19 November, 2019

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Chandrika BBS Target For Championing Religious Freedom; Gnanasara Claims Jailani Sufi Prophet Was A Marijuana-Smoking Hunter

The hardline Sinhala Buddhist movement the Bodu Bala Sena has slammed former President Chandrika Kumaratunga in the most disparaging terms, for daring to espouse the cause of religious harmony in the country, after a year of vicious attacks against minority Muslim, Christian and Hindu communities in the island, spurred on by hate speech by BBS and like minded organisations.

Gnanasara

Gnanasara

BBS General Secretary Galagodaththe Gnanasara who recently met Burma’s hardline monk Wirathu, referred to the former Head of State as a “Moda Ammandi” (Foolish dame), a “hollow woman” and said her campaign against Buddhists in Sri Lanka was not unlike the title of a semi-pornographical Sinhalese movie.

“That was called Agey Wairaya, this is Chandrika’s Wairaya (Chandika’s revenge),” the monk charged at a press conference held yesterday.

Kumaratunga’s political foundation was based on an anti-Buddhist philosophy, he said.

“Chandrika couldn’t even save Kuragala from the Muslims even though the land belonged to her family,” Gnanasara said, referring to the sacred Sufi Shrine that was recently “reclaimed” by the Archeology Department of Sri Lanka with the support of the Defence Ministry and extremist Buddhist organisations who waged war against the Muslim pilgrimage site.

Launching a scathing attack on the Sufi prophet associated with the Kuragala shrine, Gnanasara said that the man was a foreign hunter who regularly supplied meat to the walawwa nearby and was in the habit of smoking marijuana.

“He would smoke ganja and sleep in the cave in Kuragala. One day he smoked ganja and fell out of the cave and died. People looked at that and said that this must be the easiest route to heaven – that’s how the place became the Jailani shrine,” the monk said of the Sufi prophet.

“In the end it was the BBS that waged an idealogical war and won Kuragala back for the Buddhists,” he charged.

The BBS said President Kumaratunga’s attempts to champion freedom of religion issues in Sri Lanka and said they were aimed at portraying Buddhists as violent and brutal people.

The moves were aimed at assisting the ongoing international conspiracy against Sri Lanka, BBS Executive Committee member Dilanthe Withanage said.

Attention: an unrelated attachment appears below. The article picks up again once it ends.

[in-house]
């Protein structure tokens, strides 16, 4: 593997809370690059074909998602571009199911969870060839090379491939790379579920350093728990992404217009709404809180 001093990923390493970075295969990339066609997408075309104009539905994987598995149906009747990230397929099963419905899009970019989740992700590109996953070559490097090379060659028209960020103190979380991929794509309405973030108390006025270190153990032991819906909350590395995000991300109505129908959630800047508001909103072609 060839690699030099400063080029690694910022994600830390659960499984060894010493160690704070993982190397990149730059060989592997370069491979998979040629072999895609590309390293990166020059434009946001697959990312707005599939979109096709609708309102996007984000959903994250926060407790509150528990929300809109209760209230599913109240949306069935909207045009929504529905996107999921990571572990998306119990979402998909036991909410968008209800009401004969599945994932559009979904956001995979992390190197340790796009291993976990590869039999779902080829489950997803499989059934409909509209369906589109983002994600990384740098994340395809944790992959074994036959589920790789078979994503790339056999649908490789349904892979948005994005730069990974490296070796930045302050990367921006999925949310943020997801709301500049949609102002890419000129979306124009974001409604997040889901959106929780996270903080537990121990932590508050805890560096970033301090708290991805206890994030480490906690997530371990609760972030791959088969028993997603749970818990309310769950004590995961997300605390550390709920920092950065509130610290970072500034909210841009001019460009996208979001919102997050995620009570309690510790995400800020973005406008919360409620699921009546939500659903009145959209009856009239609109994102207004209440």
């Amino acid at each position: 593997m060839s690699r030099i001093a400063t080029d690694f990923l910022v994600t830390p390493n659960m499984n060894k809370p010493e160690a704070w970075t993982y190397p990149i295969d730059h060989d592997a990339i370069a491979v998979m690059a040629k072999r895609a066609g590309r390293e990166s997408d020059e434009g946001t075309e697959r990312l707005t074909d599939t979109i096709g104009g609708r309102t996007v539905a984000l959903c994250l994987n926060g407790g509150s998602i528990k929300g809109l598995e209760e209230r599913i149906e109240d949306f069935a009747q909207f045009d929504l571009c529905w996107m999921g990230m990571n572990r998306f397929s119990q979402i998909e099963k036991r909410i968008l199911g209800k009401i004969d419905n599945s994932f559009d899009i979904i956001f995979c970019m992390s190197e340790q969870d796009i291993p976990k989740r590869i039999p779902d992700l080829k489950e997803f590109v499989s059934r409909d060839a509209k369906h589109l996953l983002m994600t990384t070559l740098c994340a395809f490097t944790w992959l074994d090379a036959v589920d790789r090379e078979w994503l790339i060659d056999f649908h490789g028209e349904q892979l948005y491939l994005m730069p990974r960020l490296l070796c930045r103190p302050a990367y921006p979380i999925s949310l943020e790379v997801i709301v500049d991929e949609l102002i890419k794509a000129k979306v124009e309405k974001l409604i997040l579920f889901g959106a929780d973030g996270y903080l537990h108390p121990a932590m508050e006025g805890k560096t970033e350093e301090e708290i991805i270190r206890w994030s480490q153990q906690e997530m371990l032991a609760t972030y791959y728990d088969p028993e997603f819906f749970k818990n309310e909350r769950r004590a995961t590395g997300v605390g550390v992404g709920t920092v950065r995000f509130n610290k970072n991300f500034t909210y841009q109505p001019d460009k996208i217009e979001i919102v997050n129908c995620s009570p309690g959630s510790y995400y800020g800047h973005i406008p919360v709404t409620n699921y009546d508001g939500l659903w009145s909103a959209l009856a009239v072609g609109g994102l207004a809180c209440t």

“Organisations like SAPRI should focus on studies and research on South Asia.

Why is she suddenly focused on religious issues in Sri Lanka?” Withanage questioned.

He said that in the Maldives, Buddhist statues are broken at museums and in Bangladesh, Buddhists were being killed.

“Why only target Sri Lanka?

“Chandrika who never spoke up when the LTTE attacked the Temple of the tooth is suddenly concerned about religious harmony,” Withanage charged.

Withanage said that the US Freedom of Religion Report last year had stated that religious tensions in Sri Lanka had reduced.

“SAPRI meanwhile is doing research that is aimed at damaging Buddhism and alienating Sinhala Buddhists globally,” Withanage said.

Related posts;

Full Court Report: BBS Leader Gnanasara Pleaded Guilty To Hit-And-Run And Drunk Driving

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Latest comments

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    Wonder why Fatma Fukshitma is silent on this one. Maybe (s)he is a secret admirer of the man.

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    His fabricated insult on a humbles well respected mystic saint ,someone loved by Sufi of all faiths is going to be a disgrace on the government.

    Sufis are also loved and respected eve by Israel as the most peaceful religious people promoting harmony all over the world.

    Wiruthu’s and BBs group first attacked the Sufi shrine in sri Lanka ,they became so puffed up with arrogance soon after winning the war they wanted to immediately show off their strength by oppressing the week.

    Soon karma will get them and al those with them ,it has to happen ,otherwise many Buddhist itself will be disappointed in their belief.

    What a disgrace to such a beautiful religion as Buddhism the way it is no interpreted by most of the Sri lankan and Burmese ,it has now become the most violent and in-tolerant faith in the world , other than The khameru (also Buddhists) and some African cults ,it is only the Burmese & Sinhalese Buddhist ho have been known to burn people alive ,dash babies and burn them alive, forget about being humans these people are not even fit to be considered animals OMG.

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    buddhism is the most stupid religion without any logic ,fake 100% ,a myth fabricated by ashoka to cover his cruelties.It is also a very depressing cult ,it is buddhist monks who indulge in ganja to get over their depression and guilt of abusing little boys ,they are pedophiles

    with love to my beloved reverend
    Fathima Fukushima

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    Buddhism is the most negative & the most sick religion on the face of this earth.